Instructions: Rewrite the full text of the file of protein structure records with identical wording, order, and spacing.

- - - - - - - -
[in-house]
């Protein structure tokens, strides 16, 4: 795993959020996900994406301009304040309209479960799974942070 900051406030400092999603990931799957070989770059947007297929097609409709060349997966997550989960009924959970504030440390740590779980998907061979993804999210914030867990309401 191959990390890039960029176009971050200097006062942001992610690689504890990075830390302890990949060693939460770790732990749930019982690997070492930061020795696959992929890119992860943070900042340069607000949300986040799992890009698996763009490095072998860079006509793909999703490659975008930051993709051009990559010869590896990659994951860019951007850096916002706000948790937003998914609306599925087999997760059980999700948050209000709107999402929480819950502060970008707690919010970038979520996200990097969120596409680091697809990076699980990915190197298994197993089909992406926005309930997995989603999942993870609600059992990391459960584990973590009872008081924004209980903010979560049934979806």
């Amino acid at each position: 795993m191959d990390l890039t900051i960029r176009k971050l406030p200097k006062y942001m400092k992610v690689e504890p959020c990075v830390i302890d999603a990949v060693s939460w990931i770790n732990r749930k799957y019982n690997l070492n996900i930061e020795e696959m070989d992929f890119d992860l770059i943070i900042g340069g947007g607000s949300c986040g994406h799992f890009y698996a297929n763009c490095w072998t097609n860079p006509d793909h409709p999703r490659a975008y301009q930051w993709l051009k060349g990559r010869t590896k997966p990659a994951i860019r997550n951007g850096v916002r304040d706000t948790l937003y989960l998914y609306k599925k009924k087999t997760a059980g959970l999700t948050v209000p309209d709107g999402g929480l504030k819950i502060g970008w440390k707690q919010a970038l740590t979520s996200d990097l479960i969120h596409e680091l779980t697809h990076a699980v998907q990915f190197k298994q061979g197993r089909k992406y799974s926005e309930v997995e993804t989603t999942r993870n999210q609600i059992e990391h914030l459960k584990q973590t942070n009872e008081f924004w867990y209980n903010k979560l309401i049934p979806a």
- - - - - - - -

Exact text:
[in-house]
């Protein structure tokens, strides 16, 4: 795993959020996900994406301009304040309209479960799974942070 900051406030400092999603990931799957070989770059947007297929097609409709060349997966997550989960009924959970504030440390740590779980998907061979993804999210914030867990309401 191959990390890039960029176009971050200097006062942001992610690689504890990075830390302890990949060693939460770790732990749930019982690997070492930061020795696959992929890119992860943070900042340069607000949300986040799992890009698996763009490095072998860079006509793909999703490659975008930051993709051009990559010869590896990659994951860019951007850096916002706000948790937003998914609306599925087999997760059980999700948050209000709107999402929480819950502060970008707690919010970038979520996200990097969120596409680091697809990076699980990915190197298994197993089909992406926005309930997995989603999942993870609600059992990391459960584990973590009872008081924004209980903010979560049934979806």
């Amino acid at each position: 795993m191959d990390l890039t900051i960029r176009k971050l406030p200097k006062y942001m400092k992610v690689e504890p959020c990075v830390i302890d999603a990949v060693s939460w990931i770790n732990r749930k799957y019982n690997l070492n996900i930061e020795e696959m070989d992929f890119d992860l770059i943070i900042g340069g947007g607000s949300c986040g994406h799992f890009y698996a297929n763009c490095w072998t097609n860079p006509d793909h409709p999703r490659a975008y301009q930051w993709l051009k060349g990559r010869t590896k997966p990659a994951i860019r997550n951007g850096v916002r304040d706000t948790l937003y989960l998914y609306k599925k009924k087999t997760a059980g959970l999700t948050v209000p309209d709107g999402g929480l504030k819950i502060g970008w440390k707690q919010a970038l740590t979520s996200d990097l479960i969120h596409e680091l779980t697809h990076a699980v998907q990915f190197k298994q061979g197993r089909k992406y799974s926005e309930v997995e993804t989603t999942r993870n999210q609600i059992e990391h914030l459960k584990q973590t942070n009872e008081f924004w867990y209980n903010k979560l309401i049934p979806a």